James Q. Wilson. The dead hand of regulation.
After decades of public and journalistic neglect, the government agencies that set prices, control entry, and regulate conduct in many of our most important industries have suddenly found themselves in the limelight. Owing to the efforts of Ralph Nader and other advocates of "consumerism," a considerable segment of attentive opinion has become convinced that the prosaic, often arcane decisions of these little understood commissions are not always in the public interest. Such a view is correct, and for dramatizing the fact we owe Nader and the others a debt of gratitude.
But dramatic confrontations between "raiders" and "bureaucrats," however useful in creating an issue, are not so useful in understanding the issue. Persons easily convinced that the government is not acting rightly tend to assume that it is because the government is not righteous; if industries are being regulated wrongly, then (in this view) it must be because bad people are doing the regulating. It would be unfortunate if the resolution of the regulatory issue were framed in terms of the moralistic premises that first gave rise to it.
It would be all the more unfortunate considering that a number of scholars, chiefly economists, have developed over the last ten years a substantial set of analytical tools and empirical findings which, taken together, constitute an impressive contribution to our knowledge of what happens when the government tries to intervene in the economy. Yet compared to the enormous influence of those economists who have developed ways of managing our tax, fiscal, and monetary policies, the influence exercised by the regulatory economists has been negligible. About the only serious effort to move in the direction suggested by their analyses was President Kennedy's 1962 transportation message calling for the abandonment of minimum-rate regulation in the shipment of bulk commodities on trucks, trains, and barges. The plan was buried in Congress, opposed by the truckers, the barge operators, and the rate setters (in this case, the Interstate Commerce Commission).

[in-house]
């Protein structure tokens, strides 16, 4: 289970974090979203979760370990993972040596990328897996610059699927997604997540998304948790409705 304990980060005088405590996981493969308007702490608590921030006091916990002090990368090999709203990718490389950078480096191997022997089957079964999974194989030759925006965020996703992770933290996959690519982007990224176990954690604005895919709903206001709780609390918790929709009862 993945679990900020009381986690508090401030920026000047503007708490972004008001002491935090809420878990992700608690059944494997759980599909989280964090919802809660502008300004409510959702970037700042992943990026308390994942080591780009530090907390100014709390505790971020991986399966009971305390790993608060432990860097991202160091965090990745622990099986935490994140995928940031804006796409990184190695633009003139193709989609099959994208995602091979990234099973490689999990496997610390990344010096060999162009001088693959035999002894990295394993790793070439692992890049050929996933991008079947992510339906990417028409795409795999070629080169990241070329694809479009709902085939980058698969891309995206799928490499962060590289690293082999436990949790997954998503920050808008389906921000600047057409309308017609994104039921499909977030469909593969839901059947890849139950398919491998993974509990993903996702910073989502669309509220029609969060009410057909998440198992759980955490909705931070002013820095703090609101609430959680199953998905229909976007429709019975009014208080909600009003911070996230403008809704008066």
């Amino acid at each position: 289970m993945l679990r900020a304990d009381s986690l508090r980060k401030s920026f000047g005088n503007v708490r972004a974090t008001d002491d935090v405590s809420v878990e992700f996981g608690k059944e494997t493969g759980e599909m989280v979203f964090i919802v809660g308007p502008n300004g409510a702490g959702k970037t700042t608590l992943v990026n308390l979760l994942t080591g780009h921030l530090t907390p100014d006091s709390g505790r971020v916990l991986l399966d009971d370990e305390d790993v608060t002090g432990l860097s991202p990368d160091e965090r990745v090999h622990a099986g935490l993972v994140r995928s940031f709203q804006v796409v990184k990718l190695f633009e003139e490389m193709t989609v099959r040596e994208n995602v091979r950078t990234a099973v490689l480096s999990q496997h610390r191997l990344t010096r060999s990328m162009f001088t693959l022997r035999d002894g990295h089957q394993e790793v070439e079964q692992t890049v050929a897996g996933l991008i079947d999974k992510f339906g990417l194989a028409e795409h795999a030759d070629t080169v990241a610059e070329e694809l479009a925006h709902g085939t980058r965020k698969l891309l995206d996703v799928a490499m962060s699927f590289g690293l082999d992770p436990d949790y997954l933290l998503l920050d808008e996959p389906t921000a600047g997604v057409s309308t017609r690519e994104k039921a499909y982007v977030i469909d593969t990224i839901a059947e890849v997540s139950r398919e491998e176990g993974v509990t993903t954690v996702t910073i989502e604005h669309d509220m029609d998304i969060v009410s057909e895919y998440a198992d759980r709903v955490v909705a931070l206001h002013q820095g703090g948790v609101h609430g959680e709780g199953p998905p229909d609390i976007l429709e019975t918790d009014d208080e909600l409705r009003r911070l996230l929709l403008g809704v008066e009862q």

If the economists' success in getting their aggregate strategies accepted reaffirmed what the invisible hand of the market could do under proper guidance, their failure in getting government to accept their critique of non-aggregate strategies testified to the enduring strength of the dead hand of regulation. Paul W. MacAvoy of MIT in The Crisis of the Regulatory Commissions ( New York: Norton, 1970) summarizes the most important analyses of regulatory economics as an "accumulation of substantial quantitative findings" leading to the general conclusion that "regulation has impose considerable costs on public utility company operations without providing compensating benefits."
The problems of regulatory agencies go beyond price setting, however, and involve issues ranging from allocation (e.g., deciding who will get a television broadcast license) through the approval of business practices (e.g., deciding which firms may merge and which may not) to the control of what may or may not be broadcast (e.g., deciding whether radio stations will be allowed to editorialize or whether television stations show too much violence or too many commercials). In evaluating these and other kinds of government regulations, there are two standards one may employ-- efficiency and equity. By "efficiency" I mean that a given regulatory policy achieves a desirable objective at minimal cost; by "equity" I mean that the regulatory policy, whether efficient or not, treats those subject to it fairly--that is, treats like cases alike on the basis of rules known in advance and applicable to all.
Until the end of the 1950s, the many criticisms of regulatory commissions were generally based on rather narrow or truncated versions of these two criteria. Those concerned with efficiency tended to emphasize the problem of who would determine what the desirable social objective should be and thus to whom regulatory